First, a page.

Meet Me In Those Good Old Hills Of Home.

by Serge Bielanko

In the portrait, taken sometime in the Whimsical 90's, his eyes are a cool cowboy stare, his young gun eyeballs throwing a wad of hot lead into the putz taking the picture in some photography studio at Sears or JC Penny. Regal, poised, the very soul of swagger, his rugged good looks are chiseled into the frame for future generations bounding up and down the stairs in my mother-in-law's house to observe.

And to top it all off, when the picture making went down: he wore a blue bandanna.

Around his neck.

Not a kerchief. Not some silky city-slicker lady scarf that some men choose to wear. Oh no. This was a pure blue badass American bandanna. A biker rag.

Come to think of it, it was the 90's...hell, he might have even been a Crip. That's just how he rolled.

One thing is for sure, though. He was a hell of a dog.


Legend has it that Spliff sired quite a few offspring in his time. Over the course of his 17 years (thats like 3000 dog years or something), I like to imagine certain scenes...

A man opens his blinds one early summer Sunday morning. He takes a sip of his apple juice and smiles the smile of the truly blessed. Today is the Lord's Day, he whispers to the songbirds twittering in the treetops. He smiles knowing that his family, his wonderful wife and his seven lovely children are down in the kitchen preparing the traditional Before-Church breakfast of Canadian Bacon and waffles shaped like angels. The sun shines its ever-loving light down upon his shaven cheek and he feels the presence of Jesus Christ the Son of God in the warm glow that bathes his chosen soul.

He looks down into his yard, his property. He thanks the Founding Fathers for their strict laws of Liberty that allow him to be able to keep this sacred plot of stone and sod sealed off from the world. It is his, safe from, well, safe from the Mexicans...there: he said it and he feels good about it too, by golly. His eyes circle his yard like prison yard lights. And then.

Dear Jesus.

A white dog, the size of a teenage racoon! And its fucking the shit out of the family Collie. Or Lab. Whatever.


But its too late. Breakfast is friggin ruined. The whole holy fucking day is ruined. His blessed eyes are stung with the whipped dust of blatant balls-out Sunday morning dog sex.

His family is devastated. Not just by what has happened, but also by how Dad is handling it.

An hour later, 8 yards away...Spliffer is behind a poodle. The world keeps spinning, bro. Even on Sunday.


I formed a club a few years ago, before Violet was born. Before we got Milo/Crazy Train/Frat Boy KegStand Labrador. The club was called The Wasatch Mountain Rangers and it had three members. Me, Max (our first lab), and Spliffer. That's it. At our first meeting we congregated around a road-kill the Highway Department dumped on our hill and took an oath to be forever loyal to our fellow members and to always chase deer if deer are around, no matter what.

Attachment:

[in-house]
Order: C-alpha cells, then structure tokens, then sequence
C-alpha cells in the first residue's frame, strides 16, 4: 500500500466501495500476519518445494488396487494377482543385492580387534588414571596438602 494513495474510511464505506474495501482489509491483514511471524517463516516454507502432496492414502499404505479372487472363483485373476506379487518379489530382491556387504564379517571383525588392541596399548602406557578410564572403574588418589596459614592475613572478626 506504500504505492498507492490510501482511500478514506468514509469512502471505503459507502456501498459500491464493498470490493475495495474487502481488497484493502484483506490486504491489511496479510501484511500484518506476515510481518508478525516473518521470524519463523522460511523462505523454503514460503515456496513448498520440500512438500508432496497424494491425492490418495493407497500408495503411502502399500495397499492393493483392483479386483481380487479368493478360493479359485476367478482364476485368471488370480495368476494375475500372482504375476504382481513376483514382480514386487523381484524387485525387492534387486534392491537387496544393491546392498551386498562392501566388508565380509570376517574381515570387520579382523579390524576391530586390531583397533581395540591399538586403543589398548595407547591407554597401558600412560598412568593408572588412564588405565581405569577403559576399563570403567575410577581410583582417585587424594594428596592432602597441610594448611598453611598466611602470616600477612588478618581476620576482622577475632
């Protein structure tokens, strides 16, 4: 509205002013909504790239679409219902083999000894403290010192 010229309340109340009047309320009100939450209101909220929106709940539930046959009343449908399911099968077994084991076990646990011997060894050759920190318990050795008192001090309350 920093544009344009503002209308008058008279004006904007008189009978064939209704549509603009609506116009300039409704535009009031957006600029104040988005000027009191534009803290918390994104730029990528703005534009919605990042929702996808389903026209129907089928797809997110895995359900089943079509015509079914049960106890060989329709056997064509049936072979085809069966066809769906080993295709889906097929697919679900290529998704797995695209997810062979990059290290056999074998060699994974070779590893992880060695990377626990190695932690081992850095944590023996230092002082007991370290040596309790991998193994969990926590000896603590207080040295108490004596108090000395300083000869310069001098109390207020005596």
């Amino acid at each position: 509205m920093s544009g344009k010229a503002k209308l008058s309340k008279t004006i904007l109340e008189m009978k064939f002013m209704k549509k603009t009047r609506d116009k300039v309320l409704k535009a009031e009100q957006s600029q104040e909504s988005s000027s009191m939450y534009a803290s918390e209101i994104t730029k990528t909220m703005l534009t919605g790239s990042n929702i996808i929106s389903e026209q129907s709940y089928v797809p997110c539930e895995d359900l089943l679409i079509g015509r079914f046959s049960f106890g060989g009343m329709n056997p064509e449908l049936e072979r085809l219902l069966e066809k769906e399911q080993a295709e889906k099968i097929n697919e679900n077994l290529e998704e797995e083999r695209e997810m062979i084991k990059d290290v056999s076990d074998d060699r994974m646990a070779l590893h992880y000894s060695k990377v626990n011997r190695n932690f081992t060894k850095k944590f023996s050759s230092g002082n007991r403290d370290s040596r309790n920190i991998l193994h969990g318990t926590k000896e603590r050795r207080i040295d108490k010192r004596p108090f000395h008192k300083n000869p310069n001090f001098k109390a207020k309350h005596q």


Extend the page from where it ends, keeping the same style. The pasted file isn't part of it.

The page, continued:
I spent countless hours then watching up on the mountain side as, at first, a few brown swooshes would burst from some distant scrub bushes (deers). Then, The White Blur (Spliff), followed closely by The Black Smear (Max). I'd see them for maybe ten seconds and then they'd all disappear into another thicket. A minute later, the same scene would play out, except this time they were going back in the othere direction again! It was wonderful, just to stand there, a half mile below, and watch this ridiculous pagent go on and on and on.

Then, after an hour or so, I'd cut the deer some slack and whistle the whistle of The Wasatch Mountain Rangers and both fellas would come slamming down the hill to me, long strings of wild spit hanging from their snouts; their panting perfectly in time with the exploding of their crazy hearts; their eyes sparkling with life's fire.

Then we moved to New York City and I had to leave the club to Spliffer, by his lonesome, because he needed to stay behind in the West.


Samuel Clemens once told a man that he was lucky Saint Peter didn't have to choose between the man and his dog at the Pearly Gates. If he did, Clemens told him, you wouldn't be getting in.


He's old now and his eyes are grey and its time, blah blah blah. I hate the goodbye part. I knew this dog when he could run and fuck and eat and shit all at the same time. He would lay in the dark mines beneath the small bed my wife and I shared, for hours. I'd write songs up above, on the surface. And he'd mine dreams of deer down below. Then, at around 3pm, I'd give the whistle and he'd shoot out from under there like a hairy white bullet.

Then, we'd head for the hills. Us Rangers.


People are gonna cry around here in the next few days. This is a house with a lot of life in it. A baby and two mamas and a daddy and two wack job labs and two Meerkat Manor pups. Someones always barking. Someone's always tracking dirt across the kitchen linoleum. But lately, it aint Spliff. He is tired. Monica brought him home some 17 years ago, a chipper wee lad with an eye for the ladies. And he brought this Butler family a lot of joy, a lot of laughs and smiles.

But, he's tired.


Looking at the portrait in the stairwell, I have to laugh. With that blue bandanna around his neck and his ears shot up at full attention, he's so handsome and dapper.

He looks like Patrick Swayze. Seriously.


Goodbye old friend. I hope you had fun chasing deer with me. I'll see you before long and we'll do it all over again.

Serge (aka: dude with treats)